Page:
Ten years ago in “The Three Trillion Dollar War,” economist Joseph E. Stiglitz and I predicted — controversially — that the wars in Iraq and Afghanistan would cost far more than anyone expected. Fast forward to today. The total bill has spiraled to over $5 trillion, most of it paid for on the national “credit card.” Nearly 7,000 American troops and a similar number of contractors have given up their lives. With no political end game in sight, more than 15,000 troops remain on the ground. And yet Congress pays almost no attention to the wars — even though the cost continues to run at more than $70 billion a year.
In the 17 years since we first set foot in Afghanistan, we have also poured $126 billion (20 percent more in real terms than we spent on the Marshall Plan after World War II) into trying to “reconstruct” portions of Afghanistan. But the US Special Inspector General for Afghan Reconstruction finds not only widespread fraud and waste, but also that “the large sums of stabilization dollars the United States devoted to Afghanistan in search of quick gains often exacerbated conflicts, enabled corruption, and bolstered support for insurgents.”
Despite all this, there is a deafening silence on the wars from our political leaders. General John Nicholson, who recently stepped down as commander of American and NATO forces in Afghanistan, did not have a single meeting with President Trump in 20 months.
Compare this to the Korean and Vietnam wars, when Presidents Harry Truman, Richard Nixon, and Lyndon Johnson used their annual State of the Union addresses to highlight the expense of the wars and how to pay for them. Powerful congressional committees held multiple hearings on the cost of the Korean and Vietnam wars, and Congress helped end the fighting in Vietnam by asserting its “power of the purse” to cut off funding. By contrast, in the past 17 years the Senate and House Appropriations Committee subcommittees on defense have focused on the costs of Iraq and Afghanistan in just a handful of hearings. The same pattern exists in the fiscal authorizing committees.
The conspiracy of silence has been made possible by two factors. The first is the unprecedented budgetary process used by Congress to fund the conflicts. In past wars, most of the money to pay for military operations was appropriated from the regular military budget. This meant that lawmakers were obliged to make difficult trade-offs, cutting domestic programs and nonwar military spending in order to prioritize the wars. In the current wars, between 2001 and 2011, trillions of dollars were spent using “emergency” appropriations — a process normally reserved for unexpected natural disasters such as hurricanes, when money is required quickly and with minimum oversight. Since 2011, Congress has been using a special “Overseas Contingency Operations” fund that is also exempt from regular budget constraints. The fund has also been a magnet for Congress to spend money on programs unrelated to the wars that it can’t force through the regular budget.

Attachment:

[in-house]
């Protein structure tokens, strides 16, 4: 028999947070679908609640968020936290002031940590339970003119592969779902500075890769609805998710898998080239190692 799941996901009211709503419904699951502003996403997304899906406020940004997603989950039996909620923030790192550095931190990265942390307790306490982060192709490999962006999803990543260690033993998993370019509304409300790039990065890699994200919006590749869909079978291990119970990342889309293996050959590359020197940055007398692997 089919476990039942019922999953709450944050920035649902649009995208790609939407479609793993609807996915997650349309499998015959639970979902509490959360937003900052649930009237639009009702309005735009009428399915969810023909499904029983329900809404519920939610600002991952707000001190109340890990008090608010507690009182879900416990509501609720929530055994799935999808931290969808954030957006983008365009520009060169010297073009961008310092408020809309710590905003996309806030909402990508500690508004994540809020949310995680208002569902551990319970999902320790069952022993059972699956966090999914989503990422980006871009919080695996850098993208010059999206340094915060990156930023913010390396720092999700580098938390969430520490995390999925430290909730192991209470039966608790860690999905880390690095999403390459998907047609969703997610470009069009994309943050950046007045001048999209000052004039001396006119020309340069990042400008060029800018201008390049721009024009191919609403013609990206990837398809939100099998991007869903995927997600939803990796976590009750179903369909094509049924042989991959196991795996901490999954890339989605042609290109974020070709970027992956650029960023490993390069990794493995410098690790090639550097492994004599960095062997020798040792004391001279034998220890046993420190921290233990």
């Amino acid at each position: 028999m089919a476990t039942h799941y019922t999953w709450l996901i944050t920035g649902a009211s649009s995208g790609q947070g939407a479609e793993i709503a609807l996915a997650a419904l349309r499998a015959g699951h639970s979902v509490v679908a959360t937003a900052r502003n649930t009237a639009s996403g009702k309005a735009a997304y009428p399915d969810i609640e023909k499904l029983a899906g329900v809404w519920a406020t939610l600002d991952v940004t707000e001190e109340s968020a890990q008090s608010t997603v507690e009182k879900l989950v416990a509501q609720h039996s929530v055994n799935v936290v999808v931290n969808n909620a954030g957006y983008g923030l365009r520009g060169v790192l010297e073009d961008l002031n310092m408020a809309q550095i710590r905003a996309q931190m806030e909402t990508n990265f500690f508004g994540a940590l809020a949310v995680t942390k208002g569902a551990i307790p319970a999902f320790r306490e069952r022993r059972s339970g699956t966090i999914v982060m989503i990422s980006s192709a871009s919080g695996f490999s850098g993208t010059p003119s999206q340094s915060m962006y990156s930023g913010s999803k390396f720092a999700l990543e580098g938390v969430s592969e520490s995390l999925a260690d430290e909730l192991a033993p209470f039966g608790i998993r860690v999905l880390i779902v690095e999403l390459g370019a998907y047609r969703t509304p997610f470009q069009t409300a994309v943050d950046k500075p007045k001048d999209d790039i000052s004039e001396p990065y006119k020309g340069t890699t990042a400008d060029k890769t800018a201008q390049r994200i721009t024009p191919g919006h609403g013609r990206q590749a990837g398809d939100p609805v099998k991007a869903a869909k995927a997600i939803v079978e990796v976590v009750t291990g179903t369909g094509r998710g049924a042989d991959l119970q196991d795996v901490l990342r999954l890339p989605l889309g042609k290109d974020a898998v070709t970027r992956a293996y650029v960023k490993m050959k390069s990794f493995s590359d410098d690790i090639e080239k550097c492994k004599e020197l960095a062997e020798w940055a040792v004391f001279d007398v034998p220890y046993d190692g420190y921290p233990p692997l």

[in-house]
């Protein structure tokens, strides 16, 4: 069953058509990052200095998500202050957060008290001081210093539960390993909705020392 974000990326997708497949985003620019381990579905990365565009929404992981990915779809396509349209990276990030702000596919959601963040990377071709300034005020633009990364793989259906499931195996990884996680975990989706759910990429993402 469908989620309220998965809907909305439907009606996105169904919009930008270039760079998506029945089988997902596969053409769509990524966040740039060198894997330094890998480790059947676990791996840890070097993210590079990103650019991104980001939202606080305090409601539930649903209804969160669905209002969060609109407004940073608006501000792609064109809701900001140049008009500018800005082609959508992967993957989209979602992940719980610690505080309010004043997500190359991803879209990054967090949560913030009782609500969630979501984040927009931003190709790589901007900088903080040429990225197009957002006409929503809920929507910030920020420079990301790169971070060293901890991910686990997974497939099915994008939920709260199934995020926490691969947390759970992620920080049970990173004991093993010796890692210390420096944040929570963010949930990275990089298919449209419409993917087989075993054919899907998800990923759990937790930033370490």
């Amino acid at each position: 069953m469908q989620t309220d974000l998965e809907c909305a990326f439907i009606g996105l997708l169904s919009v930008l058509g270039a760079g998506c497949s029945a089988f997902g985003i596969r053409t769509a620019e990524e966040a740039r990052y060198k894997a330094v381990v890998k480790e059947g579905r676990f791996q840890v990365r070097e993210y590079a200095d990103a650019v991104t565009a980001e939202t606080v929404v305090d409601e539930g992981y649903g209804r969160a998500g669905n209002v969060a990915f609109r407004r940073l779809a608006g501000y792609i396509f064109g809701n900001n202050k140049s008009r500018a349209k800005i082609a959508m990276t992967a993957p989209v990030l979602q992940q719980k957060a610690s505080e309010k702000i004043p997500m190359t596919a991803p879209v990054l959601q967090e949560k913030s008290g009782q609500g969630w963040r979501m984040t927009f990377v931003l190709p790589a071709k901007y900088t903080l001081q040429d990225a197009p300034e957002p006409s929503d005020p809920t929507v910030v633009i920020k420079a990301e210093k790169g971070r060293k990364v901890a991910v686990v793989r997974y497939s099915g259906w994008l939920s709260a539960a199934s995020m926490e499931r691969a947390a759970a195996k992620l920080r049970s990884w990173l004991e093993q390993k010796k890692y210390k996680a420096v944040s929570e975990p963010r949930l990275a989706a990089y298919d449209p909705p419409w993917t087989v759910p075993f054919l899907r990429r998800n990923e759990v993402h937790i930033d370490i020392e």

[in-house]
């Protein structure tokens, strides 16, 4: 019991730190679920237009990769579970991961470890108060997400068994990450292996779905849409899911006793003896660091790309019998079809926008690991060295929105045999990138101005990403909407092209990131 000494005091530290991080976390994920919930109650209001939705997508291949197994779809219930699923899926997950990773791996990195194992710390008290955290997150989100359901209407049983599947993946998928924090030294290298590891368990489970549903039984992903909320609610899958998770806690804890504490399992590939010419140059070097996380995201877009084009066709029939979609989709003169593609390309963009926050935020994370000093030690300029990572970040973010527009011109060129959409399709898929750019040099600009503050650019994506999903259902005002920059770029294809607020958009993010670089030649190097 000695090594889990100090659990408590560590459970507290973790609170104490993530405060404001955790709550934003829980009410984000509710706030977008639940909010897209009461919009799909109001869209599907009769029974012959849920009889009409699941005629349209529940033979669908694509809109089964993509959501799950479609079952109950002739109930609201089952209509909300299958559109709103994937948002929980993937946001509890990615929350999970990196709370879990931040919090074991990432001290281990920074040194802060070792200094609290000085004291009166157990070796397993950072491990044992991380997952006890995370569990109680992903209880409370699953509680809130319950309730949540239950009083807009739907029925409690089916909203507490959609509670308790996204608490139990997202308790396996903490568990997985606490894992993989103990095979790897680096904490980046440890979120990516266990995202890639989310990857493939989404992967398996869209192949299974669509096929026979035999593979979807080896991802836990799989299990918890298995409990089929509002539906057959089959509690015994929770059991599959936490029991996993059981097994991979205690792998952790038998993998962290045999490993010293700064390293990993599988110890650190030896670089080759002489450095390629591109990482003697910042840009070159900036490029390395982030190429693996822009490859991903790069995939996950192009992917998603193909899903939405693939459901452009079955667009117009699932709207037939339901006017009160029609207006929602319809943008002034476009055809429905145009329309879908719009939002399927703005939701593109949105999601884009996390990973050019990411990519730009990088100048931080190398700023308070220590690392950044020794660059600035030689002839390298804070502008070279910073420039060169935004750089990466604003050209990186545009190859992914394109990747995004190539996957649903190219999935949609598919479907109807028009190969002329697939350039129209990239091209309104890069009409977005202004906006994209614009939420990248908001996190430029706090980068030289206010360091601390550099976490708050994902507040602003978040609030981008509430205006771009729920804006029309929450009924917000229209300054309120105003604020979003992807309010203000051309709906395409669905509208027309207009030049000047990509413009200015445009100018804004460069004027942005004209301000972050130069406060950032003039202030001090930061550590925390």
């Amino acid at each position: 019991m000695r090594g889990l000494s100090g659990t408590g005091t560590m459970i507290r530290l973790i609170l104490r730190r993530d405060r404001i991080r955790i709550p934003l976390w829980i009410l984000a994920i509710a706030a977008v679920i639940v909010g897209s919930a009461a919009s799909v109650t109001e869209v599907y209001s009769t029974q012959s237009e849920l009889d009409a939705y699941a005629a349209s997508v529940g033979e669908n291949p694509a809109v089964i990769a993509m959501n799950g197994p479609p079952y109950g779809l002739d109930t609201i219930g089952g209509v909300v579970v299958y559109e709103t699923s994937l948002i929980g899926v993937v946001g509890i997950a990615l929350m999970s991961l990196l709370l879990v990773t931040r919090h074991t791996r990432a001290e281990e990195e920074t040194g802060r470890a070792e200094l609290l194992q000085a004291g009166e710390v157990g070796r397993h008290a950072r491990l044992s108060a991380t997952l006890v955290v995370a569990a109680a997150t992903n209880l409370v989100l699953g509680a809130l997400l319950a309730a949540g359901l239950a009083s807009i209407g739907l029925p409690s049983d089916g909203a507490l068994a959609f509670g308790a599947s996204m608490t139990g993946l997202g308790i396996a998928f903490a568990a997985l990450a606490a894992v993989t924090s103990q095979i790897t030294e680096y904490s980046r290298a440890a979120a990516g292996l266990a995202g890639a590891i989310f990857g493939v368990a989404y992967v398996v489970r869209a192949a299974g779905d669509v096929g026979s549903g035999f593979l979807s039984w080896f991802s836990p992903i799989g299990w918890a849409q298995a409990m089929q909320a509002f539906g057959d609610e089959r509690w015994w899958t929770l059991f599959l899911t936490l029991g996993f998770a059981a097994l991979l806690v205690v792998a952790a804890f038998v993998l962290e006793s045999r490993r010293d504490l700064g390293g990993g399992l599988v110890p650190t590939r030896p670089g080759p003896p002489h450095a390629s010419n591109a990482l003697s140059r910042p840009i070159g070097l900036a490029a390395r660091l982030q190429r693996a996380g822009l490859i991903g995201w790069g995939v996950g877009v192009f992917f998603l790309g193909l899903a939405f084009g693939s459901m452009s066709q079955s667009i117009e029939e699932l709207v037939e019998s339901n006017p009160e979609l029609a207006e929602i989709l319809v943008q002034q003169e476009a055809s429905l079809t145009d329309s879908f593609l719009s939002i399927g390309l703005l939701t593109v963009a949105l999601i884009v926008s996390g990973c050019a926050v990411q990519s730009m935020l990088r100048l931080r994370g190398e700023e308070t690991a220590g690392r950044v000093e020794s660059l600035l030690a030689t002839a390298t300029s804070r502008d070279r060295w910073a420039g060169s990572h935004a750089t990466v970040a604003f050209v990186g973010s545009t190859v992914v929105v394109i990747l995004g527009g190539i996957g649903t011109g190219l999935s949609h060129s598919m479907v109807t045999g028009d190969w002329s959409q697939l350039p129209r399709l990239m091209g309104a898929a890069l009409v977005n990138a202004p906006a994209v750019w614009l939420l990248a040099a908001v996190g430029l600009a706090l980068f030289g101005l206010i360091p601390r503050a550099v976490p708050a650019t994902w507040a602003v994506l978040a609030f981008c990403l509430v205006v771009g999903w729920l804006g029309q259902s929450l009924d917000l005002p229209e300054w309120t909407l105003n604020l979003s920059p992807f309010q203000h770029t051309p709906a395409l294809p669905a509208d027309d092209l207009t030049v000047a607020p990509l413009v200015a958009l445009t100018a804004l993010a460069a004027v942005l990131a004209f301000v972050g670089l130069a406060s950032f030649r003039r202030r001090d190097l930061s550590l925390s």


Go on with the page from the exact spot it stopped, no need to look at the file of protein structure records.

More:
Second, the wars have been funded almost entirely by borrowing. The huge glut of savings around the world has enabled the US Treasury to borrow almost unlimited amounts of money at rock-bottom interest rates. So while the national debt has been raising rapidly, the total interest cost has held steady. The borrowing binge also made it possible for the George. W. Bush administration, and now the Trump administration, to enact substantial tax cuts — the first time in US history that taxes went down during wartime. During the Korean War, for example, Truman raised top marginal tax rates to 92 percent. In Vietnam, Johnson reluctantly imposed a surcharge that hiked top rates to 77 percent. In both cases, these taxes were enacted specifically to avoid burdening future generations with the legacy costs of the wars.
Today’s shadow budgetary process combined with easy borrowing has enabled the United States to pay for the post 9/11 wars quietly, with little political debate. So it’s hardly surprising that the media and the public aren’t paying attention either. Afghanistan has not ranked among the top 20 broadcast media stories for the past three years. According to a recent Rasmussen poll, 42 percent of the American public believes we’re not at war in Afghanistan or they are not sure.
Meanwhile, Afghanistan and Iraq remain in turmoil. The Afghan government is fighting intense battles across most of the country. Hundreds of thousands of civilians have been killed, and millions are still displaced from their homes. The war has become a quagmire and a permanent state of affairs for the US military. Nearly one million American men and women have been injured in some way; providing these new veterans with lifetime disability compensation and health care will cost another trillion dollars or so over the coming decades.
There is no easy answer to the troubles in Iraq and Afghanistan. But we should be having a national conversation about just what we are trying to achieve, and whether it is truly worth the price. As a nation we can’t possibly decide on the most important questions over war and peace if no one is paying attention.